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Tom Waits for No One (1979)

Waits sings on the streets.


John Lamb


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Cast overview:
Tom Waits ... Self (voice)


Waits sings on the streets.

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Did You Know?


This short was created by rotoscope - a process that traces back the live action frame by frame and turns it into animation. The original live action was shot with 5 cameras - 2 high, 2 low and one hand held. The music from "The One That Got Away" blared in the background as Tom Waits sang karaoke style different lyrics on each take. Two strippers, 6 takes and 13 hours of video footage were edited to make a 5 1/2 minute live action short which we turned into animation. A total of 5,500 frames were caricatured and then re-drawn, inked and painted by hand onto celluloid acetate to produce this film. See more »


Tom Waits: You lose some... You win some...
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The One That Got Away
Written and Performed by Tom Waits
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User Reviews

absolutely sublime time capsule- now available online!
17 September 2007 | by Quinoa1984See all my reviews

While the song that Tom Waits performs in this little animated short- done in a style somewhat reminiscent of Bakshi's rotoscoping ala American Pop (however far more cool and, unlike what Bakshi offered, a jazz tune)- may not be as outstanding as the stuff he presented on albums like Rain Dogs and Mule Variations, for his Nighthawks/Heart of Saturday Night period it's one of his very best. You can feel the sense of poetry and the sweet, cool and slightly sullen side to the 70s Waits in the song, and the animation brings it out tenfold, opening with a lonely saxophone and Waits out in on a street at night in his inimitable style of movement.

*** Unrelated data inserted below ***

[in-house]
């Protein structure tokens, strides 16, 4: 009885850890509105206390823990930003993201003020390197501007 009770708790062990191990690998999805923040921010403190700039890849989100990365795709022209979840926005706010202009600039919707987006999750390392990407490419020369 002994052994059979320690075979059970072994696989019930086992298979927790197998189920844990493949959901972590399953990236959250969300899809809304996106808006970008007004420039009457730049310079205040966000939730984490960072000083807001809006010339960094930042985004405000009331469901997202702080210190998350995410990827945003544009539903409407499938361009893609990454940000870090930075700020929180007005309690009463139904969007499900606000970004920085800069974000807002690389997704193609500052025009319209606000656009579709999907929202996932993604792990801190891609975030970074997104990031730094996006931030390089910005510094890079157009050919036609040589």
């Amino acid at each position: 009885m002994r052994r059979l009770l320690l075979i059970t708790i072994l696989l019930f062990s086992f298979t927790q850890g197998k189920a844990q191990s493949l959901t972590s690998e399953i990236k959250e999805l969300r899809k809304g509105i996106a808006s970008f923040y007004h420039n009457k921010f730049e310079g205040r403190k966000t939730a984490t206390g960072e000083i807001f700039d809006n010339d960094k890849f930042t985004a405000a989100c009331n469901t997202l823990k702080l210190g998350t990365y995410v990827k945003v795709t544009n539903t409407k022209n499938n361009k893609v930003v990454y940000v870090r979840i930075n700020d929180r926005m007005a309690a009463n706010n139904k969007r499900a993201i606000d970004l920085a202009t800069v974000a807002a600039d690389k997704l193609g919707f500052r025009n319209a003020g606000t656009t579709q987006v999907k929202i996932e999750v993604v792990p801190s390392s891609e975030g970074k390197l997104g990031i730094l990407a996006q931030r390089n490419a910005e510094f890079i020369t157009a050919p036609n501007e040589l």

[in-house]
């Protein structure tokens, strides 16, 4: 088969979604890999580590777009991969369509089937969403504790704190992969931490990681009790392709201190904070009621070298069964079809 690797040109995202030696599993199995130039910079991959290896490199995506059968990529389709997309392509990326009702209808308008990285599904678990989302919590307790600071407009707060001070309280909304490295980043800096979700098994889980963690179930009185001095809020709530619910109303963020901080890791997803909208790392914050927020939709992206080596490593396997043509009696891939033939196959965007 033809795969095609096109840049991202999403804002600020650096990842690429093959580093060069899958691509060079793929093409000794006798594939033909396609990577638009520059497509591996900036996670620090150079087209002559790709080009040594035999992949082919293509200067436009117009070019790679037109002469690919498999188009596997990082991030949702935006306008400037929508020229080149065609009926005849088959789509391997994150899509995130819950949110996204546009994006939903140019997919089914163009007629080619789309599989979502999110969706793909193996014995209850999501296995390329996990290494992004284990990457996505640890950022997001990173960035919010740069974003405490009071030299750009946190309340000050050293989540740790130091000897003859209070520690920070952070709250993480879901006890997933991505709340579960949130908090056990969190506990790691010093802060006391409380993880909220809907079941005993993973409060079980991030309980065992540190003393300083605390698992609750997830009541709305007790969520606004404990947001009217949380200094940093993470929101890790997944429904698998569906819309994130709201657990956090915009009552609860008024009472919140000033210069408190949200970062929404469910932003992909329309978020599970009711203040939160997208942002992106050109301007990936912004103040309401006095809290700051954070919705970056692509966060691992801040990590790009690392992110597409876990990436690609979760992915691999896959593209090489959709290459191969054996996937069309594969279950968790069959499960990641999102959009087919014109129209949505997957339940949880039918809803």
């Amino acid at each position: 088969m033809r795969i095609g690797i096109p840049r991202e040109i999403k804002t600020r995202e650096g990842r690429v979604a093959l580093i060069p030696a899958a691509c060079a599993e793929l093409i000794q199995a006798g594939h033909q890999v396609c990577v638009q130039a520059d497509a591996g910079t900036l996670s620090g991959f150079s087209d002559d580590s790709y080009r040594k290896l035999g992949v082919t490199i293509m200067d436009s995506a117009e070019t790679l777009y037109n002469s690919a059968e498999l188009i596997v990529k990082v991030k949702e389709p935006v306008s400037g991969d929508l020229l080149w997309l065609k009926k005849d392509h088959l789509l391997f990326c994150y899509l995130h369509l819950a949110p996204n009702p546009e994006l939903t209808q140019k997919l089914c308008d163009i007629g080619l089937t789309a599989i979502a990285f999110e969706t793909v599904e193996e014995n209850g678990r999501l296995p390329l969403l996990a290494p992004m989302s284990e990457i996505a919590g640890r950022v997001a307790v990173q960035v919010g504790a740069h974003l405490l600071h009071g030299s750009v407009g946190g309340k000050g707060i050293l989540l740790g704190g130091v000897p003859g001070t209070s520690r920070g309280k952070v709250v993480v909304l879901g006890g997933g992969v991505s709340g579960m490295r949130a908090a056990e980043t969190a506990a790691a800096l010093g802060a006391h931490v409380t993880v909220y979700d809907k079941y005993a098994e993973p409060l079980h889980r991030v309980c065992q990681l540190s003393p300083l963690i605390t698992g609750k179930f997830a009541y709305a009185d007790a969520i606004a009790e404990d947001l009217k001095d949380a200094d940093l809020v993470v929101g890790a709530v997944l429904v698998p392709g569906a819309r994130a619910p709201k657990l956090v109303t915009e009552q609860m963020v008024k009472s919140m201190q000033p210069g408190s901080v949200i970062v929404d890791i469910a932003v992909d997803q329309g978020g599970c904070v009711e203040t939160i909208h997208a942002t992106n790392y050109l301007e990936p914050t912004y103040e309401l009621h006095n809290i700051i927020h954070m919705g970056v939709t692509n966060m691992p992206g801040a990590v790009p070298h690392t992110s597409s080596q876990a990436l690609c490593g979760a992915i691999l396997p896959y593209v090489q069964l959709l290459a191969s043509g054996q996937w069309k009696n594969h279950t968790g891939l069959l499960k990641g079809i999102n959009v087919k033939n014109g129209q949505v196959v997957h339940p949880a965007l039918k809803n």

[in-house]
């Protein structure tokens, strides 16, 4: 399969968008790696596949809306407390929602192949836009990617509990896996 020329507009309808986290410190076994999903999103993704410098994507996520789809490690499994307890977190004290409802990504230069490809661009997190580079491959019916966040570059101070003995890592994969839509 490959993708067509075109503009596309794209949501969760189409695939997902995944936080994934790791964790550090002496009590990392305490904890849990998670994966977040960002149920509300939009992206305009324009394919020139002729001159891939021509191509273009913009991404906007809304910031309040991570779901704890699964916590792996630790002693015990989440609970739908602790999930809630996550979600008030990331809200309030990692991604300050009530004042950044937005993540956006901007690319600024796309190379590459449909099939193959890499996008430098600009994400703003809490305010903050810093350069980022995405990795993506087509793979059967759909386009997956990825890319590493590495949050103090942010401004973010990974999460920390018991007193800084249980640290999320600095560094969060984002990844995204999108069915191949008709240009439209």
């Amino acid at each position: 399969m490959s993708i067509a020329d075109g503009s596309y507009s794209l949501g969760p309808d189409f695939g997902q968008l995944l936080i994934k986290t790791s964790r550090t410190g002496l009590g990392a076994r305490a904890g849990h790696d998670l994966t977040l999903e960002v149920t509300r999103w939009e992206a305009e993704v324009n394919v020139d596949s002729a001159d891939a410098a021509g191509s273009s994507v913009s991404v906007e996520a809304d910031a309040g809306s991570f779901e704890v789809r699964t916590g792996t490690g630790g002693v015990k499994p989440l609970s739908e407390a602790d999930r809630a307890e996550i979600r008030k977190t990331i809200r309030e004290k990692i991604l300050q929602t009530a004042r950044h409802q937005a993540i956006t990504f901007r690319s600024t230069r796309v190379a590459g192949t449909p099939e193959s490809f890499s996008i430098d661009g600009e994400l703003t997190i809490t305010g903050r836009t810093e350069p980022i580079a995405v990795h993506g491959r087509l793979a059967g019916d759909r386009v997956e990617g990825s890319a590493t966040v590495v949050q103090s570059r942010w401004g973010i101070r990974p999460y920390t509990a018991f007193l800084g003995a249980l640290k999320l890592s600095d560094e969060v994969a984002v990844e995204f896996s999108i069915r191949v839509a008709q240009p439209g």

The song that plays is "The One That Got Away", which is more of a riffing song lyrically, as if one could imagine him having recorded the song in-between the best drinks in the world, next to the hottest woman in the dive. In actuality (as the you-tube page which now plays the short states), it was performed live and then animated over in 1978, as a kind of burlesque (or as erotic Waits can get) tale of lust was played out with a dancer in a long silk dress and great black hair, soon stripping down. It ends in a freeze frame of Waits under a streetlight, abandoned by the temptress, and in a state that could be comparable to many a song Waits performed at the time: tales of the night, of booze-laden encounters, love or lust lost, and yet always done in a mood that's so cool you'd swear the old jazz gods like Davis and Coltrane were shaking their fists in envy.

As any kind of Tom Waits fan, even if not as heavily into the jazz stuff as his more 'what-in-the-hell-was-that-it-was-awesome' period of the past twenty-five years, it's a must-see.

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Release Date:

1979 (USA) See more »

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